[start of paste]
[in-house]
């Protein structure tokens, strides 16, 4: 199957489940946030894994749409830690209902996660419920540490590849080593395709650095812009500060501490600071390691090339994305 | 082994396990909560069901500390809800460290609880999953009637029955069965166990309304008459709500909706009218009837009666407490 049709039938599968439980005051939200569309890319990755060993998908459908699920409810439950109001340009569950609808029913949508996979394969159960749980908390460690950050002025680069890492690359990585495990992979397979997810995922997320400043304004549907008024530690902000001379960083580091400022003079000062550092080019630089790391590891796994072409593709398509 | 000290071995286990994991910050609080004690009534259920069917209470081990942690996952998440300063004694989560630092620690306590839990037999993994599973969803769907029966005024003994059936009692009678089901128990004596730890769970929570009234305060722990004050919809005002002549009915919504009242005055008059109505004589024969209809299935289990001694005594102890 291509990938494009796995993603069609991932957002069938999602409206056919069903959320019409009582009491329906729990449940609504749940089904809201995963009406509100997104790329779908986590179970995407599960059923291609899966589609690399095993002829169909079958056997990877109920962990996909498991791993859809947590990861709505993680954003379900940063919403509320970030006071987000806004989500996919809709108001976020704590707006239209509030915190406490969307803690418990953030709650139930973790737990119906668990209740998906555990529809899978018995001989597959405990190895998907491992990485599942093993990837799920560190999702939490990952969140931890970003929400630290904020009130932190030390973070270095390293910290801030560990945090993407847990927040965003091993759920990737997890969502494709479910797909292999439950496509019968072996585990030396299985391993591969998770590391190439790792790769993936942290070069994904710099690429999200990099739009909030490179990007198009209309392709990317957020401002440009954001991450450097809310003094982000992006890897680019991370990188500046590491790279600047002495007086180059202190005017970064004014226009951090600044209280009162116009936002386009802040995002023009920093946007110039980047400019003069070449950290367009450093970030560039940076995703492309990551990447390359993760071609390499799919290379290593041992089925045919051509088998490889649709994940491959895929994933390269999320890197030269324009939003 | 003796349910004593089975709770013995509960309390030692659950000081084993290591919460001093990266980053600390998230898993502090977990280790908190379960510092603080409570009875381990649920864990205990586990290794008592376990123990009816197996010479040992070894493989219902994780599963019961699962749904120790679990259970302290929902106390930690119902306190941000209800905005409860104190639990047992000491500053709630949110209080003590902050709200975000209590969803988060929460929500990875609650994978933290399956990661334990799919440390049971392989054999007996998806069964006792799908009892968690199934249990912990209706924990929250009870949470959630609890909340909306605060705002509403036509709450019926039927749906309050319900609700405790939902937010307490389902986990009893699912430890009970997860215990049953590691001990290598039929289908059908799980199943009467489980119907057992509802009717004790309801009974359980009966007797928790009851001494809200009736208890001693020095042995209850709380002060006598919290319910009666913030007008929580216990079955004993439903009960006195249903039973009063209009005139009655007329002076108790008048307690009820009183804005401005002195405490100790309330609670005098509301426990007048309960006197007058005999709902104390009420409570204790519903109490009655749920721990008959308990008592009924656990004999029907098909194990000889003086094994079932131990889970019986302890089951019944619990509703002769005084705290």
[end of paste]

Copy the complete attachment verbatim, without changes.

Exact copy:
[in-house]
């Protein structure tokens, strides 16, 4: 199957489940946030894994749409830690209902996660419920540490590849080593395709650095812009500060501490600071390691090339994305 | 082994396990909560069901500390809800460290609880999953009637029955069965166990309304008459709500909706009218009837009666407490 049709039938599968439980005051939200569309890319990755060993998908459908699920409810439950109001340009569950609808029913949508996979394969159960749980908390460690950050002025680069890492690359990585495990992979397979997810995922997320400043304004549907008024530690902000001379960083580091400022003079000062550092080019630089790391590891796994072409593709398509 | 000290071995286990994991910050609080004690009534259920069917209470081990942690996952998440300063004694989560630092620690306590839990037999993994599973969803769907029966005024003994059936009692009678089901128990004596730890769970929570009234305060722990004050919809005002002549009915919504009242005055008059109505004589024969209809299935289990001694005594102890 291509990938494009796995993603069609991932957002069938999602409206056919069903959320019409009582009491329906729990449940609504749940089904809201995963009406509100997104790329779908986590179970995407599960059923291609899966589609690399095993002829169909079958056997990877109920962990996909498991791993859809947590990861709505993680954003379900940063919403509320970030006071987000806004989500996919809709108001976020704590707006239209509030915190406490969307803690418990953030709650139930973790737990119906668990209740998906555990529809899978018995001989597959405990190895998907491992990485599942093993990837799920560190999702939490990952969140931890970003929400630290904020009130932190030390973070270095390293910290801030560990945090993407847990927040965003091993759920990737997890969502494709479910797909292999439950496509019968072996585990030396299985391993591969998770590391190439790792790769993936942290070069994904710099690429999200990099739009909030490179990007198009209309392709990317957020401002440009954001991450450097809310003094982000992006890897680019991370990188500046590491790279600047002495007086180059202190005017970064004014226009951090600044209280009162116009936002386009802040995002023009920093946007110039980047400019003069070449950290367009450093970030560039940076995703492309990551990447390359993760071609390499799919290379290593041992089925045919051509088998490889649709994940491959895929994933390269999320890197030269324009939003 | 003796349910004593089975709770013995509960309390030692659950000081084993290591919460001093990266980053600390998230898993502090977990280790908190379960510092603080409570009875381990649920864990205990586990290794008592376990123990009816197996010479040992070894493989219902994780599963019961699962749904120790679990259970302290929902106390930690119902306190941000209800905005409860104190639990047992000491500053709630949110209080003590902050709200975000209590969803988060929460929500990875609650994978933290399956990661334990799919440390049971392989054999007996998806069964006792799908009892968690199934249990912990209706924990929250009870949470959630609890909340909306605060705002509403036509709450019926039927749906309050319900609700405790939902937010307490389902986990009893699912430890009970997860215990049953590691001990290598039929289908059908799980199943009467489980119907057992509802009717004790309801009974359980009966007797928790009851001494809200009736208890001693020095042995209850709380002060006598919290319910009666913030007008929580216990079955004993439903009960006195249903039973009063209009005139009655007329002076108790008048307690009820009183804005401005002195405490100790309330609670005098509301426990007048309960006197007058005999709902104390009420409570204790519903109490009655749920721990008959308990008592009924656990004999029907098909194990000889003086094994079932131990889970019986302890089951019944619990509703002769005084705290």